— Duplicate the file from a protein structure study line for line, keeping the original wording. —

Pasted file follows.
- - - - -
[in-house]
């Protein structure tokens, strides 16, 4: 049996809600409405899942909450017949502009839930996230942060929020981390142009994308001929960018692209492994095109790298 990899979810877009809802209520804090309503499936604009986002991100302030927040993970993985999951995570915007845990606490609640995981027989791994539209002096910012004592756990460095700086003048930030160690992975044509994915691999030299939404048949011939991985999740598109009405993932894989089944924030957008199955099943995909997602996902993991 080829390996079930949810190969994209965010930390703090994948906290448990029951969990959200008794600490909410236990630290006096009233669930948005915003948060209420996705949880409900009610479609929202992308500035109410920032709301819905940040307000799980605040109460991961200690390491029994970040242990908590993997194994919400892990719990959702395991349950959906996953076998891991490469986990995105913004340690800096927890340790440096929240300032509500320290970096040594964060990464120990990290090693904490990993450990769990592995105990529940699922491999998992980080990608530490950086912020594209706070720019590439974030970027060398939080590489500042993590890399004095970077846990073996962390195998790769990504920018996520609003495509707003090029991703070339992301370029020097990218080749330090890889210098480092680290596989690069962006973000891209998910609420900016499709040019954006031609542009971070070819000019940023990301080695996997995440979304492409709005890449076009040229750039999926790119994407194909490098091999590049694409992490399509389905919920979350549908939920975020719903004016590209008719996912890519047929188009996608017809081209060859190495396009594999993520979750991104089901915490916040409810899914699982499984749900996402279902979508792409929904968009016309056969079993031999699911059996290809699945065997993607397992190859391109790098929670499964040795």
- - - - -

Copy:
[in-house]
């Protein structure tokens, strides 16, 4: 049996809600409405899942909450017949502009839930996230942060929020981390142009994308001929960018692209492994095109790298 990899979810877009809802209520804090309503499936604009986002991100302030927040993970993985999951995570915007845990606490609640995981027989791994539209002096910012004592756990460095700086003048930030160690992975044509994915691999030299939404048949011939991985999740598109009405993932894989089944924030957008199955099943995909997602996902993991 080829390996079930949810190969994209965010930390703090994948906290448990029951969990959200008794600490909410236990630290006096009233669930948005915003948060209420996705949880409900009610479609929202992308500035109410920032709301819905940040307000799980605040109460991961200690390491029994970040242990908590993997194994919400892990719990959702395991349950959906996953076998891991490469986990995105913004340690800096927890340790440096929240300032509500320290970096040594964060990464120990990290090693904490990993450990769990592995105990529940699922491999998992980080990608530490950086912020594209706070720019590439974030970027060398939080590489500042993590890399004095970077846990073996962390195998790769990504920018996520609003495509707003090029991703070339992301370029020097990218080749330090890889210098480092680290596989690069962006973000891209998910609420900016499709040019954006031609542009971070070819000019940023990301080695996997995440979304492409709005890449076009040229750039999926790119994407194909490098091999590049694409992490399509389905919920979350549908939920975020719903004016590209008719996912890519047929188009996608017809081209060859190495396009594999993520979750991104089901915490916040409810899914699982499984749900996402279902979508792409929904968009016309056969079993031999699911059996290809699945065997993607397992190859391109790098929670499964040795």